A trail of blood marked Taiga’s path to the bedroom door. She lay in the arch, drawing shallow breaths.

Staever walked her to her bed like he’d done only a few days before. A lump in his throat made him want to choke, but he refused. She can cry, not me. Not the last thing she’ll see.

“Is it bad?” Taiga managed a grin.

Staever’s breath caught. “Better than it looks.”

“My time’s been coming for a while. I don’t want you to sit here mourning. I want you to go.”

“I can get help.”

“I said listen,” Taiga said. “The continent’s hit a crossroads. You can save these people, Staever.”

For half his life, he’d thought a thief was responsible only for himself. As he got older, he learned the lives of his gang depended on him too. But an entire city…

He couldn’t bear to, and he couldn’t bear not to. Taiga was right. He’d fought the council, and he had the key. Who else was there?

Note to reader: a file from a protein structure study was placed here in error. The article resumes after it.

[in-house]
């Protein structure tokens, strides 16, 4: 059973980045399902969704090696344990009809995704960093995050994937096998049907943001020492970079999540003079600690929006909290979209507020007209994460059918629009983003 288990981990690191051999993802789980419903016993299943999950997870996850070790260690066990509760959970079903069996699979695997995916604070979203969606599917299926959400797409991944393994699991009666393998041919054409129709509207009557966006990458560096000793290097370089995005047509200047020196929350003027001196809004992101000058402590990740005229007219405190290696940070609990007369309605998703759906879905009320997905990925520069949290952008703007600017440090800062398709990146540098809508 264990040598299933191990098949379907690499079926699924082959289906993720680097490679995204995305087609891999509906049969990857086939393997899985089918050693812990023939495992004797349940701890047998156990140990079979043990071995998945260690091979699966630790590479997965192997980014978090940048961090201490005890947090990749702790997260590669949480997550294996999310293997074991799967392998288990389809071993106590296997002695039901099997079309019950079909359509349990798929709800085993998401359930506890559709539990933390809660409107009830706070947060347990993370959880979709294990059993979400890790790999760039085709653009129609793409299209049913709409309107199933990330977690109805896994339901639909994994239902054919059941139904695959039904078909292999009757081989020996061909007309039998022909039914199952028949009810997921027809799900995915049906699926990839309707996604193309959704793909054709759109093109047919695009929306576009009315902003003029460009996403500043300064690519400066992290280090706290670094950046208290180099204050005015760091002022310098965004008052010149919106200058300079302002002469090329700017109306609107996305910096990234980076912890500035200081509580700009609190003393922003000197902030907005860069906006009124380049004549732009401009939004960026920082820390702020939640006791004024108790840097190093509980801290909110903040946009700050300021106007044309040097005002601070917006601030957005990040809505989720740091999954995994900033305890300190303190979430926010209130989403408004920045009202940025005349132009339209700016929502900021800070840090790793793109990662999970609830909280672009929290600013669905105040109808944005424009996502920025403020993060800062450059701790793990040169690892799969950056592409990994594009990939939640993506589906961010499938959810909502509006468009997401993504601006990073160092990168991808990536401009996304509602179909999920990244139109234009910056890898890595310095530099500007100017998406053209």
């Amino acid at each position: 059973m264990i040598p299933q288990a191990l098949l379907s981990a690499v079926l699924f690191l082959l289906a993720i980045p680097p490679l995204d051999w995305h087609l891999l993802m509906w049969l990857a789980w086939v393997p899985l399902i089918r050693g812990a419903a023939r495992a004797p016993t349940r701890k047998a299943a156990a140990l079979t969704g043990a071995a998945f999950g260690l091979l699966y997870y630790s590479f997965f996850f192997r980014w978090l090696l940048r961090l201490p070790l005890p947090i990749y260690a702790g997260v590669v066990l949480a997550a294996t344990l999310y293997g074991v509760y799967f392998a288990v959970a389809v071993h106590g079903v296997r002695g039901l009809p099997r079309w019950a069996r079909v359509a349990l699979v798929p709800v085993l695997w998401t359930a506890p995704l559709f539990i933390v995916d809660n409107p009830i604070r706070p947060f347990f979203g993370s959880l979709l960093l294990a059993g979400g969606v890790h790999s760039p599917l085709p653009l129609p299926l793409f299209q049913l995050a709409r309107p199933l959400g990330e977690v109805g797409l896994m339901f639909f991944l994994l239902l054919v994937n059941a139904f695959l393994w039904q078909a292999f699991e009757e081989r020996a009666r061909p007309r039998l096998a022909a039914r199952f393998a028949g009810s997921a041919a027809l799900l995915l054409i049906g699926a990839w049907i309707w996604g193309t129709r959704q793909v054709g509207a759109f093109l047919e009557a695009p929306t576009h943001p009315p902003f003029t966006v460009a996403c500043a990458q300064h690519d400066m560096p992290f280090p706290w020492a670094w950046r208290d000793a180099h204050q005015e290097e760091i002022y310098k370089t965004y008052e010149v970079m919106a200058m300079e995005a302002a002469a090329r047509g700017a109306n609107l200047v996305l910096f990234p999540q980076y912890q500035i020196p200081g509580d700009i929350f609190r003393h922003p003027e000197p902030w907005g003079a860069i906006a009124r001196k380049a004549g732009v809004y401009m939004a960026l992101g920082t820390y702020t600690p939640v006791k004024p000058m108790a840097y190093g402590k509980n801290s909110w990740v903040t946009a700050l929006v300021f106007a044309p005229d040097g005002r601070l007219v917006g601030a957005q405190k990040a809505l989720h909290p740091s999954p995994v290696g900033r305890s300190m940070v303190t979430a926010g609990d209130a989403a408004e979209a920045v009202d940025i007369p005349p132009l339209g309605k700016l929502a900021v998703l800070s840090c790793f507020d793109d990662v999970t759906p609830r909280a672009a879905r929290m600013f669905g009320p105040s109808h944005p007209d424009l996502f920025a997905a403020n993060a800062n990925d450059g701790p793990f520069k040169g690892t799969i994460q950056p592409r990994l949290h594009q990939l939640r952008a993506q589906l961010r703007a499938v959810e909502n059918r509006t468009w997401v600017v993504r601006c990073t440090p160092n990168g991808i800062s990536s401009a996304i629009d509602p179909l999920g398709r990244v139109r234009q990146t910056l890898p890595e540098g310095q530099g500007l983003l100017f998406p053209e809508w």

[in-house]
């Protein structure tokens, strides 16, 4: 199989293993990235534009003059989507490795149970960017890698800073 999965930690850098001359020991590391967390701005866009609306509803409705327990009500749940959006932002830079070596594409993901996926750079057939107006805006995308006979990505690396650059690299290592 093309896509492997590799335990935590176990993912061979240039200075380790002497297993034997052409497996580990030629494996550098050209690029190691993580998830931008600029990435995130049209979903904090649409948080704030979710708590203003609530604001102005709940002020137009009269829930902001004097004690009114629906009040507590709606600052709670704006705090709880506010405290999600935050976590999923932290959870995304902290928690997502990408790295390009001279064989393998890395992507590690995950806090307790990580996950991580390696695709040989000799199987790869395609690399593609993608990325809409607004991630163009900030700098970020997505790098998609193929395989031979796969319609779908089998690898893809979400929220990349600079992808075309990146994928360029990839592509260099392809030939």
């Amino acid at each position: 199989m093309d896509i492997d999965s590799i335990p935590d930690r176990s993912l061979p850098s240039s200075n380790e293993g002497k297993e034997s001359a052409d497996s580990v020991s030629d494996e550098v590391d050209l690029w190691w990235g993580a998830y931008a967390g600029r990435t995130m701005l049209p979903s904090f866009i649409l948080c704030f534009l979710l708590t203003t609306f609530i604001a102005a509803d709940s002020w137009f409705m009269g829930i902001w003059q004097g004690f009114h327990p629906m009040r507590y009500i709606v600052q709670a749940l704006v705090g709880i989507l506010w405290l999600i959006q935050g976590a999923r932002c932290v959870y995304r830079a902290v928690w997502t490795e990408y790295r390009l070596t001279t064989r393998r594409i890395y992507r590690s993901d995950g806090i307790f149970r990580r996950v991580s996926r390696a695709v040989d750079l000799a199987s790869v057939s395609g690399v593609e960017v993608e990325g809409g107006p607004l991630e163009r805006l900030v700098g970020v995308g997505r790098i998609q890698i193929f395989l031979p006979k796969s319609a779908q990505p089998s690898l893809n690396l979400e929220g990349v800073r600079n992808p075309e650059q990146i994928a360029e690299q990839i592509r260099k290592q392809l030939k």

“What if Kragn wins?” he asked. “What if nothing changes?”

“Then go, with as many as you can, while he can’t spare soldiers to guard the Forbidden Expanse. Bring them three at a time if you have to.”

Her eyes were losing focus. She was echoing Graphus.

“There’s something else.” Staever cradled her head, like his claws could breathe life into it. “Cyprus travelled after he left me…farther than he ever told anyone…except…”

Her mouth twitched with the ghost of a happy memory, pleasant for dying on a summer day.

“I did see him,” she said. “Once or twice more.”

The scroll was coming apart at the seams. Part of its pattern he knew, the landscape around the Eye. But there was more. “A map?”

“Look closer.”

Lines swept across the land in wide arcs and spirals. Every one was marked with numbers, increasing as they moved east to west.

“They’re dates. Mom, what does this mean?”

Taiga lurched into a coughing fit. “The…weather…”

“Don’t talk,” Staever pulled her closer. “Not if it hurts.”

She had no strength left. Sea-scripture jumped into his head, and he recited, hot tears staining his face as he talked her out of the world.

“Lobsters came from the sea, but the sea did not leave lobsters. As the sky, it watches over us and protects us. It refreshes us when we grow weary and it calms us when we fall ill. When we are ready, it takes us into its embrace, and those of us it did not take may rejoice for we know a long gale has ended, a harsh wind will blow no more…”

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